Our gut-level human instinct tells us not to admit our failures, especially to our spouse or kids.
For some stupid reason we feel that we have to be able to have it all together in front of those we’re setting the rules for, in front of those we’re leading. Maybe we think we’ll be seen as hypocrites if we fail in front of them, or that they’ll lose respect for us. I guess that could be true on some levels, but I’ve actually discovered an amazing thing…
My wife and kids respect me more when I admit my failures.
Really, it’s true. And I don’t think my family is a group of weirdos who get a kick out of watching me crash and burn.
There are some HUGE benefits to that kind of transparency, for me and for them:1 I grow in humility.
It’s not possible to overstate how important humility is in the Christian life. I recently read a book on the subject that has changed my life.** I don’t think I’ve ever said that about a book other than the Bible before. Because of a new understanding the LORD is giving me about who I am in light of who He is, I’m seeing day after day how proud I am and how much I need humility. I’m seeing that the more humble I am, the more like Jesus I become. I’m seeing that as a creature before my Creator, I can be nothing but humble. Admitting my failures is an exercise in humility, a setting where I am forced to be honest about who I am before God and in the eyes of my family. I’m beginning to see the opportunity to confess my failures as a wonderful thing, because it grows me in humility and makes me more like my Savior.2 My wife’s trust in me grows.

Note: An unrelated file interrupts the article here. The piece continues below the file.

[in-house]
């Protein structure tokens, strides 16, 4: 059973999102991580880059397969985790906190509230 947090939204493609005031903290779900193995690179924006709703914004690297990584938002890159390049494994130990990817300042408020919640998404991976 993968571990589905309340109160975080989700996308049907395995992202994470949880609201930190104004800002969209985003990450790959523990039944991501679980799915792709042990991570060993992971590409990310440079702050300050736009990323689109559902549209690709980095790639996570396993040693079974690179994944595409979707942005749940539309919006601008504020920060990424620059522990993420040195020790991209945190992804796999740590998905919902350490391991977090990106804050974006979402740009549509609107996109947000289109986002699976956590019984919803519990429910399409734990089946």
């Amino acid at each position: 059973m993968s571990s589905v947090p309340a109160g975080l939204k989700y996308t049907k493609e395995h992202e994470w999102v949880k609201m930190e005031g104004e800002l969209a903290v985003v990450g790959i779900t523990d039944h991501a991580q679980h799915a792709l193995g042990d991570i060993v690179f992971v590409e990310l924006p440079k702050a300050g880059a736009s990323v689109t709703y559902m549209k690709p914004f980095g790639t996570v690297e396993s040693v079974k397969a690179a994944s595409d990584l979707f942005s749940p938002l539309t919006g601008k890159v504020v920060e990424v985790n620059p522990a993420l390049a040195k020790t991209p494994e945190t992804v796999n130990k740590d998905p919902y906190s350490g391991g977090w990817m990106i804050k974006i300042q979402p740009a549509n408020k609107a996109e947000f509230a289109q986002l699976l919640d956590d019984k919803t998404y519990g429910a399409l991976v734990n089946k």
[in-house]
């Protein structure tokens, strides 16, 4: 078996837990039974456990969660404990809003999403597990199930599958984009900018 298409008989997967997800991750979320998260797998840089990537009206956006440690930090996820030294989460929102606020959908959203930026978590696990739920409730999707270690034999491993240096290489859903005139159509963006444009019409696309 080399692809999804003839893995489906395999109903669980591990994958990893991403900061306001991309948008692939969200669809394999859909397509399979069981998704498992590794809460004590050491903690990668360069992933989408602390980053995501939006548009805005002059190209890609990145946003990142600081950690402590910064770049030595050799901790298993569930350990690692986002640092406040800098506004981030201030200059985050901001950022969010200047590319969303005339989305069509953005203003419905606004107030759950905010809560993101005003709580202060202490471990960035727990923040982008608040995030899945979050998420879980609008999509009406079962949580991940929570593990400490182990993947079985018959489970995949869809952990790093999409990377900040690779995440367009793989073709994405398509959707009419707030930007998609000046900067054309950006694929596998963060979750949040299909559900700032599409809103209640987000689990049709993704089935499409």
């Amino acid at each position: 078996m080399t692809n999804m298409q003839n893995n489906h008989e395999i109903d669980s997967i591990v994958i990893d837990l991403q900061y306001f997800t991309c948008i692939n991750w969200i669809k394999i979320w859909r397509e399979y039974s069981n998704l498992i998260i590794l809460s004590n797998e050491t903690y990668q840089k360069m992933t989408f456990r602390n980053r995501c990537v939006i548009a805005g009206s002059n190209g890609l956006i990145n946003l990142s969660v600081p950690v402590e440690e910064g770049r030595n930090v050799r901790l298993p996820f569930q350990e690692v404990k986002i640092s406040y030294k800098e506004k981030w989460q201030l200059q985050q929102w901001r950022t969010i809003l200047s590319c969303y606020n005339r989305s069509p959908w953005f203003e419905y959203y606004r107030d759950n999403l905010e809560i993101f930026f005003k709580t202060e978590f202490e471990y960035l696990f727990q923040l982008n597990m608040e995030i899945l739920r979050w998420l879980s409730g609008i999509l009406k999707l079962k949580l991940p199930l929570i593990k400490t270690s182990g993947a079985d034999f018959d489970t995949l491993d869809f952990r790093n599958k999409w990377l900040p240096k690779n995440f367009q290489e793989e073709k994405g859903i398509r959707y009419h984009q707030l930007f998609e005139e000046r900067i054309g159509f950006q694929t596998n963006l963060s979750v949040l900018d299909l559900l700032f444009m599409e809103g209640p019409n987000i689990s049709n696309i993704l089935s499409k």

When I can be humble enough to admit my mistakes, failures, and sins (and there are many), my wife begins to see me the change that’s happening in me. She starts to see a man who is willing to take a long, hard look at himself, warts and all. She sees a husband who can be trusted with knowing her deepest hurts, fears, and needs. She begins to believe that I’ll care for her more than I care about myself (Ephesians 5:25). That matters to me immensely because it’s something I want to be true of me one day – that I love my wife like Christ loves His church. She needs that kind of husband and I want to be that for her.3 My children see a real Christian life modeled.
The Christian life is not about becoming more and more perfect, it’s about becoming more and more dependent on our God, Who is perfect. Our walk as Christians is a never-ending exercise of taking our neediness to our LORD’s sufficiency and finding ourselves satisfied in it alone. As we learn to admit our failures – again and again – we find ourselves able to run to the Savior, Who waits with open arms. That is where we find strength, grace, and help in our time of need (Isaiah 40:31 , Hebrews 4:16), and oh, how we need it. When my kids are watching that kind of humble, failure-admitting living take place day after day, they are seeing the Christian life at its most basic level.
- They see a Dad who’s honest with himself about himself.
- They see a Dad who’s honest about himself before the LORD.
- They see a Dad who is able to admit his need and turn to the LORD and others for help.
- They see a Dad who is able to ask for forgiveness when he hurts them, which is an incredible relational balm, by the way.
- They see a Dad who is NOT in fact a hypocrite, but a real person they can relate to, because they are failures too, remember?.
Here’s a song about being a failure, a loser, a no-account in human terms, but something much more in God’s sight.
When we can take on the attitude that is prescribed for us in scripture, one that takes pleasure and glory in our own weaknesses, that’s when we will “win.” That’s when God’s power will be able to work to its fullest in our times of weakness.